A few months ago I led the life of a normal 25-year-old. I saw my friends. I went shopping. Evenings existed, and I saw daylight on Sundays. All that has now been swamped with planning and marking, derived from a timetable which seems suspiciously similar to those of experienced teachers who know what they're doing.
And yes, on closer inspection, I seem to have just one more free period than my super-efficient, wonderwoman mentor and my head of department.
A valiant effort by my school to "protect NQTs from cover until half term" lasted all of a week. So many a precious free could be pinched from our lighter timetable. I've already asked my head of department if he thinks it would be a good literacy move to have 30 minutes of silent reading in my lessons. I'm all for it, especially if I can read the new Harry Potter.
There are a few good points: my department could not contain a more supportive and likeable bunch. My mentor is a legend; I would not have survived without her. Also, wth four NQTs in science there's a great sense of "we will survive".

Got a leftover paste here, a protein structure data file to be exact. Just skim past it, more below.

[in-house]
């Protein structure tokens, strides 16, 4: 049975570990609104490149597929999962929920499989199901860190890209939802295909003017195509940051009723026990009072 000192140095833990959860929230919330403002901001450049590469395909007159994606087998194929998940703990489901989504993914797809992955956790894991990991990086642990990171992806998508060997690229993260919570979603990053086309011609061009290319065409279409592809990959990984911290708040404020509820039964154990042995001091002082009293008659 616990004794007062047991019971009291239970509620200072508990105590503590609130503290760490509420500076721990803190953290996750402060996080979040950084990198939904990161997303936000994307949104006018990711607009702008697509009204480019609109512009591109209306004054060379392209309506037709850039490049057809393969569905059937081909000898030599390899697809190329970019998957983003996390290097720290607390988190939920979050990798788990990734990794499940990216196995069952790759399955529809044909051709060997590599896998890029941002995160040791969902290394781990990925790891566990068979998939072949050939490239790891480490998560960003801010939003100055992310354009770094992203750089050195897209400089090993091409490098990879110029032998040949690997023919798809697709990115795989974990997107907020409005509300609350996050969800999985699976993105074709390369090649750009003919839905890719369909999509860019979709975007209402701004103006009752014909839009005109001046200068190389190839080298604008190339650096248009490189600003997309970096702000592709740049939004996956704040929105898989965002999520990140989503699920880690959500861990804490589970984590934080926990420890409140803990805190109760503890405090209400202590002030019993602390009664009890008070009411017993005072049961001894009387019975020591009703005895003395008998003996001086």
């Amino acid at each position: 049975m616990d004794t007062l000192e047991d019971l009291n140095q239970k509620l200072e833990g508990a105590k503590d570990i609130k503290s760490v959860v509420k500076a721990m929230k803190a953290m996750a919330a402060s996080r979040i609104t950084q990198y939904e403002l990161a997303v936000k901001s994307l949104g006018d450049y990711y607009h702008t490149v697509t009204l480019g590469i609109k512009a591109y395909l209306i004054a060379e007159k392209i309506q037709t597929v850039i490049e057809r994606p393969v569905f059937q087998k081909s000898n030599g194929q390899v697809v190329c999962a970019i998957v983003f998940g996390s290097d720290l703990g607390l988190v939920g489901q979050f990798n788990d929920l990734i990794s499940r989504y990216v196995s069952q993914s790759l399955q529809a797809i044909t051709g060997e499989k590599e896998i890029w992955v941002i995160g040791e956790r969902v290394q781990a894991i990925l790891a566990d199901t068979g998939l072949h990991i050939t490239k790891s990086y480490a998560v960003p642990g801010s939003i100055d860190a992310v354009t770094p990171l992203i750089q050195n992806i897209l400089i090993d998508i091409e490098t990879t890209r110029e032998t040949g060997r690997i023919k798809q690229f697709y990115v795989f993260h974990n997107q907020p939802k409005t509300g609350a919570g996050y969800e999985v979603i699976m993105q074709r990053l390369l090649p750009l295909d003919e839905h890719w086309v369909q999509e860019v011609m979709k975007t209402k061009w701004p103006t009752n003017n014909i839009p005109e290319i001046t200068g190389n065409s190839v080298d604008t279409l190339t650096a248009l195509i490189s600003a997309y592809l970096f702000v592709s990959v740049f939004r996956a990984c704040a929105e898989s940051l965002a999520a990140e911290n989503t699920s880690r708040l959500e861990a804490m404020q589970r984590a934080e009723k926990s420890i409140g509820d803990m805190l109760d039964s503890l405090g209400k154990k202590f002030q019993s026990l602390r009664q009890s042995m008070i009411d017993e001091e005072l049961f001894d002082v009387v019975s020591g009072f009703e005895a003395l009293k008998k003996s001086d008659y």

I often find myself doing reality checks. Last Friday, the pupils had to be in their own clothes and were in high-spirits during lunchtime. I awaited my Friday afternoon Year 11 lesson on hormones with some foreboding. As I surveyed the scene, with all of them in their funky gear, looking very sharp and trendy, I thought: "if I saw you lot in the town centre on a Saturday I'd be quite intimidated, but here you all are, happily pondering and scribbling down the positive design features of the testicle and drawing sperms."
So at half term I'm undecided as to whether the good points outweigh the bad, but I'm told that after a while (a year) they will.
Sally Collins is a science NQT in Bromley, Kentl Are you a PGCE or BEd student, NQT or new classroom assistant? Want to earn pound;100? Write, no more than 450 words, to Jill Craven, Friday magazine, 66-68 East Smithfield, London E1W 1BXEmail: email@example.com